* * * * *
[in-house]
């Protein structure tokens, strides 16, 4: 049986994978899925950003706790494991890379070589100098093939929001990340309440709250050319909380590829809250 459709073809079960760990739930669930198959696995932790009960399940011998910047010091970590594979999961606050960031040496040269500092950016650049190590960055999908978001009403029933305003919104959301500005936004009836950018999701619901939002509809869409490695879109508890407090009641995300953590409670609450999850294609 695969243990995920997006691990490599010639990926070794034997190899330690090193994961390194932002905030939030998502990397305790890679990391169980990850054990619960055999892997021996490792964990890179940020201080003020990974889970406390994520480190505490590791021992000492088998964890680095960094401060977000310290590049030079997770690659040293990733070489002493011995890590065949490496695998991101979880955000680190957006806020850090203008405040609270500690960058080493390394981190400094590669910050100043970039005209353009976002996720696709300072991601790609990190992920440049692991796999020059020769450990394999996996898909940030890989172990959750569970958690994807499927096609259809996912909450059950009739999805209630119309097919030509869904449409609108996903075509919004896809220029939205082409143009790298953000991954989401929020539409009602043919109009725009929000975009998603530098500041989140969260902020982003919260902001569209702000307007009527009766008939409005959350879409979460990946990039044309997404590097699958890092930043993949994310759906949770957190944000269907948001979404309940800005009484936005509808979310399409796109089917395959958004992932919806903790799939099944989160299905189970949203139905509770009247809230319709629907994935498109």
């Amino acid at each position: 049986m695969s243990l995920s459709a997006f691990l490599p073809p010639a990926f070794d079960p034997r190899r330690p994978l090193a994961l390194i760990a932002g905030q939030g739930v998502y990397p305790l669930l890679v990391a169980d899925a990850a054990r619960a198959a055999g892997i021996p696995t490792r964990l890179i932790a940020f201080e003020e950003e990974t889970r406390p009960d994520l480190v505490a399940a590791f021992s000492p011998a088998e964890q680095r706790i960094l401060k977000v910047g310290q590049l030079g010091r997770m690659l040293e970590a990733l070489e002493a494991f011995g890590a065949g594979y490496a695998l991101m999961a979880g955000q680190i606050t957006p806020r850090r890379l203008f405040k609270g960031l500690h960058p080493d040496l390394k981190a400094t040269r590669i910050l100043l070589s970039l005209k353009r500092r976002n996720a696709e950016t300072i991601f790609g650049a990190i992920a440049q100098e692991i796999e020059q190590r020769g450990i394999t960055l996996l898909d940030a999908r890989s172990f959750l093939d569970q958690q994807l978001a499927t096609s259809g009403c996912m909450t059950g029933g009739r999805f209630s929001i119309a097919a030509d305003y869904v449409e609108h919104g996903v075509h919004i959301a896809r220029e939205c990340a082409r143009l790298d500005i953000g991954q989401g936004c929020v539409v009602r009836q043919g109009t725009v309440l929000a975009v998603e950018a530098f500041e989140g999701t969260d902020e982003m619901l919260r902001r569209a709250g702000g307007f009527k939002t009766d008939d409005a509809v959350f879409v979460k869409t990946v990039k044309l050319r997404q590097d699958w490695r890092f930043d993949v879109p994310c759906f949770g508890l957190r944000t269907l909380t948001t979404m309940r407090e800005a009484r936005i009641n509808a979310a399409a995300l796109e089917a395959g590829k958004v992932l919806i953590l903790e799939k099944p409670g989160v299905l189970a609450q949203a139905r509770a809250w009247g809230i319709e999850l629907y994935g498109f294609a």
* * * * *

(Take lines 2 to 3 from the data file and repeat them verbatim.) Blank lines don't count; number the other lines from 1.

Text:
């Protein structure tokens, strides 16, 4: 049986994978899925950003706790494991890379070589100098093939929001990340309440709250050319909380590829809250 459709073809079960760990739930669930198959696995932790009960399940011998910047010091970590594979999961606050960031040496040269500092950016650049190590960055999908978001009403029933305003919104959301500005936004009836950018999701619901939002509809869409490695879109508890407090009641995300953590409670609450999850294609 695969243990995920997006691990490599010639990926070794034997190899330690090193994961390194932002905030939030998502990397305790890679990391169980990850054990619960055999892997021996490792964990890179940020201080003020990974889970406390994520480190505490590791021992000492088998964890680095960094401060977000310290590049030079997770690659040293990733070489002493011995890590065949490496695998991101979880955000680190957006806020850090203008405040609270500690960058080493390394981190400094590669910050100043970039005209353009976002996720696709300072991601790609990190992920440049692991796999020059020769450990394999996996898909940030890989172990959750569970958690994807499927096609259809996912909450059950009739999805209630119309097919030509869904449409609108996903075509919004896809220029939205082409143009790298953000991954989401929020539409009602043919109009725009929000975009998603530098500041989140969260902020982003919260902001569209702000307007009527009766008939409005959350879409979460990946990039044309997404590097699958890092930043993949994310759906949770957190944000269907948001979404309940800005009484936005509808979310399409796109089917395959958004992932919806903790799939099944989160299905189970949203139905509770009247809230319709629907994935498109």
């Amino acid at each position: 049986m695969s243990l995920s459709a997006f691990l490599p073809p010639a990926f070794d079960p034997r190899r330690p994978l090193a994961l390194i760990a932002g905030q939030g739930v998502y990397p305790l669930l890679v990391a169980d899925a990850a054990r619960a198959a055999g892997i021996p696995t490792r964990l890179i932790a940020f201080e003020e950003e990974t889970r406390p009960d994520l480190v505490a399940a590791f021992s000492p011998a088998e964890q680095r706790i960094l401060k977000v910047g310290q590049l030079g010091r997770m690659l040293e970590a990733l070489e002493a494991f011995g890590a065949g594979y490496a695998l991101m999961a979880g955000q680190i606050t957006p806020r850090r890379l203008f405040k609270g960031l500690h960058p080493d040496l390394k981190a400094t040269r590669i910050l100043l070589s970039l005209k353009r500092r976002n996720a696709e950016t300072i991601f790609g650049a990190i992920a440049q100098e692991i796999e020059q190590r020769g450990i394999t960055l996996l898909d940030a999908r890989s172990f959750l093939d569970q958690q994807l978001a499927t096609s259809g009403c996912m909450t059950g029933g009739r999805f209630s929001i119309a097919a030509d305003y869904v449409e609108h919104g996903v075509h919004i959301a896809r220029e939205c990340a082409r143009l790298d500005i953000g991954q989401g936004c929020v539409v009602r009836q043919g109009t725009v309440l929000a975009v998603e950018a530098f500041e989140g999701t969260d902020e982003m619901l919260r902001r569209a709250g702000g307007f009527k939002t009766d008939d409005a509809v959350f879409v979460k869409t990946v990039k044309l050319r997404q590097d699958w490695r890092f930043d993949v879109p994310c759906f949770g508890l957190r944000t269907l909380t948001t979404m309940r407090e800005a009484r936005i009641n509808a979310a399409a995300l796109e089917a395959g590829k958004v992932l919806i953590l903790e799939k099944p409670g989160v299905l189970a609450q949203a139905r509770a809250w009247g809230i319709e999850l629907y994935g498109f294609a």